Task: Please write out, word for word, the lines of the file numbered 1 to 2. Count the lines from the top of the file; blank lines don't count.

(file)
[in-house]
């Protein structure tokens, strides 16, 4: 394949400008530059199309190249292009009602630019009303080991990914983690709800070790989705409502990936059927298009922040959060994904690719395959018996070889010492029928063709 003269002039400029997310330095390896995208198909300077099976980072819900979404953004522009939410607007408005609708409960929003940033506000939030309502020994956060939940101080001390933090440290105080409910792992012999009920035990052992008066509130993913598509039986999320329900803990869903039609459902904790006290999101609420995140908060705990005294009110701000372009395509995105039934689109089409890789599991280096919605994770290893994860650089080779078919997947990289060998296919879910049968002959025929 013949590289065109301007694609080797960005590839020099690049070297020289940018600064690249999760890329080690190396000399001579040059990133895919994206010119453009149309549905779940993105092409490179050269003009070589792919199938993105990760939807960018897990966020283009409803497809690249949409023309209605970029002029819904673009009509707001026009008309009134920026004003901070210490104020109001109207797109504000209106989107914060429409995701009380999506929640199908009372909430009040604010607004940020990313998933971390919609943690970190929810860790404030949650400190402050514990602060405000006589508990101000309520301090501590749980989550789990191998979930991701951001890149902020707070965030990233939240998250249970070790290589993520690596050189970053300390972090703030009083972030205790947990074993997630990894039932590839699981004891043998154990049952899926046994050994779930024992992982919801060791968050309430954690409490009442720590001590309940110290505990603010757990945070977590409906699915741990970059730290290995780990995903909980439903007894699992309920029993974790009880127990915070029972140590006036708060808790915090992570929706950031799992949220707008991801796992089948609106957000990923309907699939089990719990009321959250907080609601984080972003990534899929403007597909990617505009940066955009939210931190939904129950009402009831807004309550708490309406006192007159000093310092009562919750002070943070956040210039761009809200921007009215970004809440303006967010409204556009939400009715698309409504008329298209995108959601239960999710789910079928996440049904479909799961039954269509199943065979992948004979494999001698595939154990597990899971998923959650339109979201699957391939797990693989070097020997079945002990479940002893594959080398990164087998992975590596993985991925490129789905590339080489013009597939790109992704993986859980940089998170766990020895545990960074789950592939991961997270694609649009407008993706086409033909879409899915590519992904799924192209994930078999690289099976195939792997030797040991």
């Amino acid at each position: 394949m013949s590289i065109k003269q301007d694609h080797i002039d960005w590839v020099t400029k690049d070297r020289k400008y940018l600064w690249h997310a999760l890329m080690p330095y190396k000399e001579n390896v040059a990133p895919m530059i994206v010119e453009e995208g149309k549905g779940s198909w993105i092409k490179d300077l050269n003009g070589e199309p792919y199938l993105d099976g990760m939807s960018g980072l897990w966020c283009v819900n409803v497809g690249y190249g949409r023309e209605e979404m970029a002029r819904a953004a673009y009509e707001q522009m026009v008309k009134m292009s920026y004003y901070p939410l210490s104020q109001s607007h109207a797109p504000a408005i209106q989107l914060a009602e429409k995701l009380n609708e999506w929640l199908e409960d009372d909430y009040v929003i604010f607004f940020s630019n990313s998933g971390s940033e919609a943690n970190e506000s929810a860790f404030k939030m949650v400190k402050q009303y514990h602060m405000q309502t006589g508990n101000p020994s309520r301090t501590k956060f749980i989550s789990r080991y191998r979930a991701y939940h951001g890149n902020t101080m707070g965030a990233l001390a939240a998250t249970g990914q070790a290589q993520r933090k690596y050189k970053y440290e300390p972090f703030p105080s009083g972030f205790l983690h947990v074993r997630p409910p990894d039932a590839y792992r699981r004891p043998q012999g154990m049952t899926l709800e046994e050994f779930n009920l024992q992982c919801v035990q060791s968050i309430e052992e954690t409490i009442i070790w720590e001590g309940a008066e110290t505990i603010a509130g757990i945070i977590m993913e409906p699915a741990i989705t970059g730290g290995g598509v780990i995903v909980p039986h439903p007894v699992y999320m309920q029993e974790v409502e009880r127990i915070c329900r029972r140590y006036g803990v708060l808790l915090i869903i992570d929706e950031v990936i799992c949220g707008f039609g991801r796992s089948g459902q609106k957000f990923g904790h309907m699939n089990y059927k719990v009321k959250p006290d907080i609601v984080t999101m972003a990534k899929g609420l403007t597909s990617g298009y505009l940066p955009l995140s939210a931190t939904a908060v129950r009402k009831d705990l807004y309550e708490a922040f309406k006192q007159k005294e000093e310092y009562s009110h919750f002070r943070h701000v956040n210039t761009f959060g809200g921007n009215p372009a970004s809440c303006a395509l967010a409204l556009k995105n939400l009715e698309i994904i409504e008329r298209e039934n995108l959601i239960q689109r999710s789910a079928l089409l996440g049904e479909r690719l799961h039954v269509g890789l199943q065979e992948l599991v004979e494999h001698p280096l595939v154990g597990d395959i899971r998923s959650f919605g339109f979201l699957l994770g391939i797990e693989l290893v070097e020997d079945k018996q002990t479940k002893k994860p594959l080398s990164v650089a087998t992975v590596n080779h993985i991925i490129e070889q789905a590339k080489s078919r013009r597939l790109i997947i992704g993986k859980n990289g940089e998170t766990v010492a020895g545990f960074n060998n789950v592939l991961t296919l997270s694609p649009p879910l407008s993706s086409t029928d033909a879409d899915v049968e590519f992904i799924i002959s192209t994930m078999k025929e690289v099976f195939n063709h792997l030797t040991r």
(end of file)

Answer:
[in-house]
């Protein structure tokens, strides 16, 4: 394949400008530059199309190249292009009602630019009303080991990914983690709800070790989705409502990936059927298009922040959060994904690719395959018996070889010492029928063709 003269002039400029997310330095390896995208198909300077099976980072819900979404953004522009939410607007408005609708409960929003940033506000939030309502020994956060939940101080001390933090440290105080409910792992012999009920035990052992008066509130993913598509039986999320329900803990869903039609459902904790006290999101609420995140908060705990005294009110701000372009395509995105039934689109089409890789599991280096919605994770290893994860650089080779078919997947990289060998296919879910049968002959025929 013949590289065109301007694609080797960005590839020099690049070297020289940018600064690249999760890329080690190396000399001579040059990133895919994206010119453009149309549905779940993105092409490179050269003009070589792919199938993105990760939807960018897990966020283009409803497809690249949409023309209605970029002029819904673009009509707001026009008309009134920026004003901070210490104020109001109207797109504000209106989107914060429409995701009380999506929640199908009372909430009040604010607004940020990313998933971390919609943690970190929810860790404030949650400190402050514990602060405000006589508990101000309520301090501590749980989550789990191998979930991701951001890149902020707070965030990233939240998250249970070790290589993520690596050189970053300390972090703030009083972030205790947990074993997630990894039932590839699981004891043998154990049952899926046994050994779930024992992982919801060791968050309430954690409490009442720590001590309940110290505990603010757990945070977590409906699915741990970059730290290995780990995903909980439903007894699992309920029993974790009880127990915070029972140590006036708060808790915090992570929706950031799992949220707008991801796992089948609106957000990923309907699939089990719990009321959250907080609601984080972003990534899929403007597909990617505009940066955009939210931190939904129950009402009831807004309550708490309406006192007159000093310092009562919750002070943070956040210039761009809200921007009215970004809440303006967010409204556009939400009715698309409504008329298209995108959601239960999710789910079928996440049904479909799961039954269509199943065979992948004979494999001698595939154990597990899971998923959650339109979201699957391939797990693989070097020997079945002990479940002893594959080398990164087998992975590596993985991925490129789905590339080489013009597939790109992704993986859980940089998170766990020895545990960074789950592939991961997270694609649009407008993706086409033909879409899915590519992904799924192209994930078999690289099976195939792997030797040991």